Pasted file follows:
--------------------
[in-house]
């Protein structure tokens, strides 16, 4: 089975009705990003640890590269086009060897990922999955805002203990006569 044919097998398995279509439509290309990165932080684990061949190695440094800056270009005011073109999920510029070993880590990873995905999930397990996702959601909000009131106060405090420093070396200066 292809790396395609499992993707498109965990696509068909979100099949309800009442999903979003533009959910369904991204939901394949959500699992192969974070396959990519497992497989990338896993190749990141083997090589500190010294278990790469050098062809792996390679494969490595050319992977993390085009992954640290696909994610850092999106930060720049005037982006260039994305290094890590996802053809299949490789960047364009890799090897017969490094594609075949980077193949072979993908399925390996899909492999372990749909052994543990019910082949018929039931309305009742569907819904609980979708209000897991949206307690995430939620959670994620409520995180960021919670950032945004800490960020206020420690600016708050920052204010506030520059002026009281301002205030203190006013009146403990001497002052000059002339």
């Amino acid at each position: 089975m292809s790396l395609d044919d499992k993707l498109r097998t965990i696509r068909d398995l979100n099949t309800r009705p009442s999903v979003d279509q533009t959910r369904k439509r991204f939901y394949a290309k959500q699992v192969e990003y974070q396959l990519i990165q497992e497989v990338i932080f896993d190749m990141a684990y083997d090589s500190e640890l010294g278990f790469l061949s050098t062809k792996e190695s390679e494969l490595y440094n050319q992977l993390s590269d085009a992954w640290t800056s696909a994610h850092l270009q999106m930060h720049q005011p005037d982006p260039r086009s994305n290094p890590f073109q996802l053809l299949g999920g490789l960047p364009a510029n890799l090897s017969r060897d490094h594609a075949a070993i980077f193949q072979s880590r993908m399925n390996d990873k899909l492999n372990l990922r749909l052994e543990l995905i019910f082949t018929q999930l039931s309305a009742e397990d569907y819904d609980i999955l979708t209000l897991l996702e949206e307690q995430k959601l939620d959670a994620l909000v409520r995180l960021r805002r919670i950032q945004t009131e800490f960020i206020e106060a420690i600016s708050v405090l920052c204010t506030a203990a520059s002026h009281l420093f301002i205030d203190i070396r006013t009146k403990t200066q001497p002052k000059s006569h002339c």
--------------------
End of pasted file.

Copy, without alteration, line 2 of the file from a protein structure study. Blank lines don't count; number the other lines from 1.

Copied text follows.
């Protein structure tokens, strides 16, 4: 089975009705990003640890590269086009060897990922999955805002203990006569 044919097998398995279509439509290309990165932080684990061949190695440094800056270009005011073109999920510029070993880590990873995905999930397990996702959601909000009131106060405090420093070396200066 292809790396395609499992993707498109965990696509068909979100099949309800009442999903979003533009959910369904991204939901394949959500699992192969974070396959990519497992497989990338896993190749990141083997090589500190010294278990790469050098062809792996390679494969490595050319992977993390085009992954640290696909994610850092999106930060720049005037982006260039994305290094890590996802053809299949490789960047364009890799090897017969490094594609075949980077193949072979993908399925390996899909492999372990749909052994543990019910082949018929039931309305009742569907819904609980979708209000897991949206307690995430939620959670994620409520995180960021919670950032945004800490960020206020420690600016708050920052204010506030520059002026009281301002205030203190006013009146403990001497002052000059002339």